The kids’ faces were blank. I paused shortly and explained the techniques of handballing and kicking. I described the aim of the game, the placing of the goals & scoring, and referred to soccer in order to give them a reference point by which they could better understand the game.
Unfortunately, I had 140 kids with only 1 football. So I decided it would be best to start with the tennis balls that I bought the day before in order to grasp their level of hand-eye-coordination and hopefully grab their attention initially. I told half the children to come forward and the other half to stay seated and watch from the bench; eventually they would swap. The teachers helped me arrange the children into groups of four. I gave each group a tennis ball and told them to throw to each other without dropping the ball. First underarm and then overarm; with their right hand and then their left. I then requested they spread out, so that the groups were intersecting and they had to be on the look out for the other group members.
I then asked them not to move their feet and do their very best to throw directly to their group member. Finally, I requested that they forget about their group members and throw to anyone they saw. The condition was that they had to make eye contact with their peer and then scream their name indicating the intention of throwing them the ball. To my astonishment, they were extremely good for their age. They completed all the tasks with flying colours. But more importantly, with gleaming smiles on their faces.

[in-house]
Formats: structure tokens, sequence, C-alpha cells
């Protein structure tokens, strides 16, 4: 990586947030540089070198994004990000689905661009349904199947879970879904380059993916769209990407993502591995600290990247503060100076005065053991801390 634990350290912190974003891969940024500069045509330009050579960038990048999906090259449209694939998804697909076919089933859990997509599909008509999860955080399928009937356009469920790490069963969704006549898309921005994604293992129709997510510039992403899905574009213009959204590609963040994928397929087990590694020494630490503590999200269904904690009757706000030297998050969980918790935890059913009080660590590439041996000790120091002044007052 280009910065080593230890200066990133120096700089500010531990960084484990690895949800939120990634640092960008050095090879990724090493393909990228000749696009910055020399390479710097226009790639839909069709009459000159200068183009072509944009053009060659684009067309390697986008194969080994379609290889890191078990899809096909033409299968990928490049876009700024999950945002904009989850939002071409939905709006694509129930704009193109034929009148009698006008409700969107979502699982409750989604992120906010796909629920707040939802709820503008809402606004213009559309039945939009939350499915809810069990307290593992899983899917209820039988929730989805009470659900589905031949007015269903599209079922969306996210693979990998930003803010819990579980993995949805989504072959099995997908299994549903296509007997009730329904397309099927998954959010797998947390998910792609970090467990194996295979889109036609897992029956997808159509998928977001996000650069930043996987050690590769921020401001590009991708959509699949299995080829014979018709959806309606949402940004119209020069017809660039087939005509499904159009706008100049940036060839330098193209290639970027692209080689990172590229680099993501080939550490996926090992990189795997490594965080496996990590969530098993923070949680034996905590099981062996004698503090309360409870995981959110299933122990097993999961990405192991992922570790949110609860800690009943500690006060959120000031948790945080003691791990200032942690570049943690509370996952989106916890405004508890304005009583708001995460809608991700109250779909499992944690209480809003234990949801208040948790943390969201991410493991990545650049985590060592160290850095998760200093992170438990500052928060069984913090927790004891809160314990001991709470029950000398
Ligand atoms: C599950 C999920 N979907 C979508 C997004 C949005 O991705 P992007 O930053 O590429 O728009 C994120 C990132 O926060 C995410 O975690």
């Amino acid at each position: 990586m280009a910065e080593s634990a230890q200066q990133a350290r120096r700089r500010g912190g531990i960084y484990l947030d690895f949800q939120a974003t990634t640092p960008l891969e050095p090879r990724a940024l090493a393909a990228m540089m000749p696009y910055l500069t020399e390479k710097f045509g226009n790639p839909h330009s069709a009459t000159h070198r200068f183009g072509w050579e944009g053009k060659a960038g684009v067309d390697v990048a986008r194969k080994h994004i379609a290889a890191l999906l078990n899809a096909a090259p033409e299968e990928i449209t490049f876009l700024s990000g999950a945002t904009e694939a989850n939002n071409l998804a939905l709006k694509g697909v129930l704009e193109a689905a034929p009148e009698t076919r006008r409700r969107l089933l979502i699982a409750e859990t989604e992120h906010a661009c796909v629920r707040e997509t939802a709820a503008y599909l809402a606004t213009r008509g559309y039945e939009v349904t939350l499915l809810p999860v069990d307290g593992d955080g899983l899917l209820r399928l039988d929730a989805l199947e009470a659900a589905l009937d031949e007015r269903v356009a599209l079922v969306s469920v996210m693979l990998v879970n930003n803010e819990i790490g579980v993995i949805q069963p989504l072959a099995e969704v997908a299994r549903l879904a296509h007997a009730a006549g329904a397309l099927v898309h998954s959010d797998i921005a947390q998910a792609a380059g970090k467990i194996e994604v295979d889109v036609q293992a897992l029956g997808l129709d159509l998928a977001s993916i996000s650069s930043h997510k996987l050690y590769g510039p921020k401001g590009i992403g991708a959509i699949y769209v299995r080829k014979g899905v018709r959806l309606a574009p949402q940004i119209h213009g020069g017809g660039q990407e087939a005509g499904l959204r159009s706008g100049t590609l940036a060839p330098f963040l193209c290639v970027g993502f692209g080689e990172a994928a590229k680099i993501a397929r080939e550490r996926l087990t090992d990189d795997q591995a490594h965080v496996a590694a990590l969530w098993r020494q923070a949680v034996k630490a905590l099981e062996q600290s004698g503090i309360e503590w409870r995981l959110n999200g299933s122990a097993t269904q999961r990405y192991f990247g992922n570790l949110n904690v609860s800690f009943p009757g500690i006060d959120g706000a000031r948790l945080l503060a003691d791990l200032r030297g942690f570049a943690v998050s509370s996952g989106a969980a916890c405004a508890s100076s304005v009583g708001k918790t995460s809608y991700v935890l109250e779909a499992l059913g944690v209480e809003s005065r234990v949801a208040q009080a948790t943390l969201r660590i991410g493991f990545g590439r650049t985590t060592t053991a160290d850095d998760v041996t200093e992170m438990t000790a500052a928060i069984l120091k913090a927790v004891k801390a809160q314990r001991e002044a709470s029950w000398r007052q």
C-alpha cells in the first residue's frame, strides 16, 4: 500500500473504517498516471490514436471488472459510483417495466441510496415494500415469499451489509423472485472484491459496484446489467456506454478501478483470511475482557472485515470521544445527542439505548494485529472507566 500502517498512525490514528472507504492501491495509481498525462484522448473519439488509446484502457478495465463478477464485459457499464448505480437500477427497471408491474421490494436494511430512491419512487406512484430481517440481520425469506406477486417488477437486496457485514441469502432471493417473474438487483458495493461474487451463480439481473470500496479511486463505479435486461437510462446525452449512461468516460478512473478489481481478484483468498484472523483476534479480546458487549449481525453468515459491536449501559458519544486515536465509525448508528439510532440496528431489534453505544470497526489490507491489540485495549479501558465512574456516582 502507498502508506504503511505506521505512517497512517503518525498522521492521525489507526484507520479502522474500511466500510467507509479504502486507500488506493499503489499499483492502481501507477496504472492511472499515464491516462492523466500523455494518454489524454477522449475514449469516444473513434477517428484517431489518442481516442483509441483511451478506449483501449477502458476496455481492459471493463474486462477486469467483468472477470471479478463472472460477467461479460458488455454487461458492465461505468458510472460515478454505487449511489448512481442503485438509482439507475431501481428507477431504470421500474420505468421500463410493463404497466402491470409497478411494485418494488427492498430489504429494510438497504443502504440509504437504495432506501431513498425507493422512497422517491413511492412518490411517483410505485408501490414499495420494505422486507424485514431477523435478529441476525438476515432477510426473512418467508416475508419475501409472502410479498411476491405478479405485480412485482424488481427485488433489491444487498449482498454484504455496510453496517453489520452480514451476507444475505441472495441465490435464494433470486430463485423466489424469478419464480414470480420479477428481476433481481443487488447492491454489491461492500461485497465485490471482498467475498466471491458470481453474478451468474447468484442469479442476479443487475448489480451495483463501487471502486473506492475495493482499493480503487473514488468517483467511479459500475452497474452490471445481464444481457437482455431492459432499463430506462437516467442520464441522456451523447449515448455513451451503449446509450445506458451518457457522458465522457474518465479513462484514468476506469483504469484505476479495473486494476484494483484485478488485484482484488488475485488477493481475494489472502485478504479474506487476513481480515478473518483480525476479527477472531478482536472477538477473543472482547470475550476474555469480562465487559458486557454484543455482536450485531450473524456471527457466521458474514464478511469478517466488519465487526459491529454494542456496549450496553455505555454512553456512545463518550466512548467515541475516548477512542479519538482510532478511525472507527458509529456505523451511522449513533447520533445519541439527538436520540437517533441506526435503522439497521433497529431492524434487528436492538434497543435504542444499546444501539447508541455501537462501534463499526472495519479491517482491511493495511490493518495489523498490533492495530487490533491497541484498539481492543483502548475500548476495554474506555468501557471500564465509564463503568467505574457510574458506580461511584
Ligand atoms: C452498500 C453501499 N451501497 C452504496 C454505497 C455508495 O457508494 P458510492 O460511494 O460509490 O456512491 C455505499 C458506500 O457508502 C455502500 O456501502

After the groups swapped their positions, the activities were repeated. It was then time for the second introduction of the AFL footy. The teachers once again helped arrange the children into a square facing the centre. I explained that they had to handball or kick to the person in front of each line in a pattern outlined in the diagram bellow.
A. Handball to B
B. Kick to D
D. Handball to C
C. Kick to AT
The children picked up the drill very quickly and it wasn’t long until they became considerably faster. As they practised, I gave them advice and demonstrated different techniques. I taught them how to mark the ball onto their chests instead of holding their arms out. They helped each other to hold the ball correctly so that the stitching always faces up. The children had a totally unfamiliar ball and enjoyed the new sport that had been introduced to them.
At the end of the lesson I congratulated the children on their excellent efforts and told them that they could keep the ball if they promised to practise and show me in coming weeks, how their skills had improved. The children and teachers were very thankful and assured me that the footy would most definitely come out at playtime.
If you would like more information on the school you may visit their website at http://www.schoolofstyared.com/. You can sponsor a child for 12 months for $1100 which includes 2 meals a day, a backpack, text books, pens, school fees, minibus pick-up and drop-off and much more. St Yared School is renowned as the best school in the district, surpassing even the private schools with its standards. Whilst government schools often have over 80 students in each classroom, St Yared School maintains a maximum of 22 student per class. Yared passionately believes in the quality of education and it’s enduring effect on the lives of its students. Most noteworthy is the observation that every child at the school wants desperately to be there every single day and hate leaving on Friday afternoons.